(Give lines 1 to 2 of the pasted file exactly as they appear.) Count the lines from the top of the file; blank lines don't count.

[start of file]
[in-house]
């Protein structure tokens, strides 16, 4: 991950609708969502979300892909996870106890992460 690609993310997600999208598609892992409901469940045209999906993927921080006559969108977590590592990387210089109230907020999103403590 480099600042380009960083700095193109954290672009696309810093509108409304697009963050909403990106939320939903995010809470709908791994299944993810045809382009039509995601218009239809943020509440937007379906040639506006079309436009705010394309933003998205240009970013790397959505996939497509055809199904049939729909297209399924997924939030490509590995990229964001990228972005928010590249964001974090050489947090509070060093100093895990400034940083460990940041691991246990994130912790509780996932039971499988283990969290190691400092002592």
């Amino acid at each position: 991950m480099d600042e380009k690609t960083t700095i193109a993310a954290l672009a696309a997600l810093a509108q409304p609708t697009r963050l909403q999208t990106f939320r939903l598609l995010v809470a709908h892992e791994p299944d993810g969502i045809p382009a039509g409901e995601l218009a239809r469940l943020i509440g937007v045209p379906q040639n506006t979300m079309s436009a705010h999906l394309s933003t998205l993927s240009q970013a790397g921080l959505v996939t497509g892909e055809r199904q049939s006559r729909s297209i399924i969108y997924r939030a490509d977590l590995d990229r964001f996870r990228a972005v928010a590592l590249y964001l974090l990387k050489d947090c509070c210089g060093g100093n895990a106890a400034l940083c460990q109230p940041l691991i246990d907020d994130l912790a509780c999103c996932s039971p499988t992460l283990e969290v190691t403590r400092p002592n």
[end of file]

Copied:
[in-house]
């Protein structure tokens, strides 16, 4: 991950609708969502979300892909996870106890992460 690609993310997600999208598609892992409901469940045209999906993927921080006559969108977590590592990387210089109230907020999103403590 480099600042380009960083700095193109954290672009696309810093509108409304697009963050909403990106939320939903995010809470709908791994299944993810045809382009039509995601218009239809943020509440937007379906040639506006079309436009705010394309933003998205240009970013790397959505996939497509055809199904049939729909297209399924997924939030490509590995990229964001990228972005928010590249964001974090050489947090509070060093100093895990400034940083460990940041691991246990994130912790509780996932039971499988283990969290190691400092002592």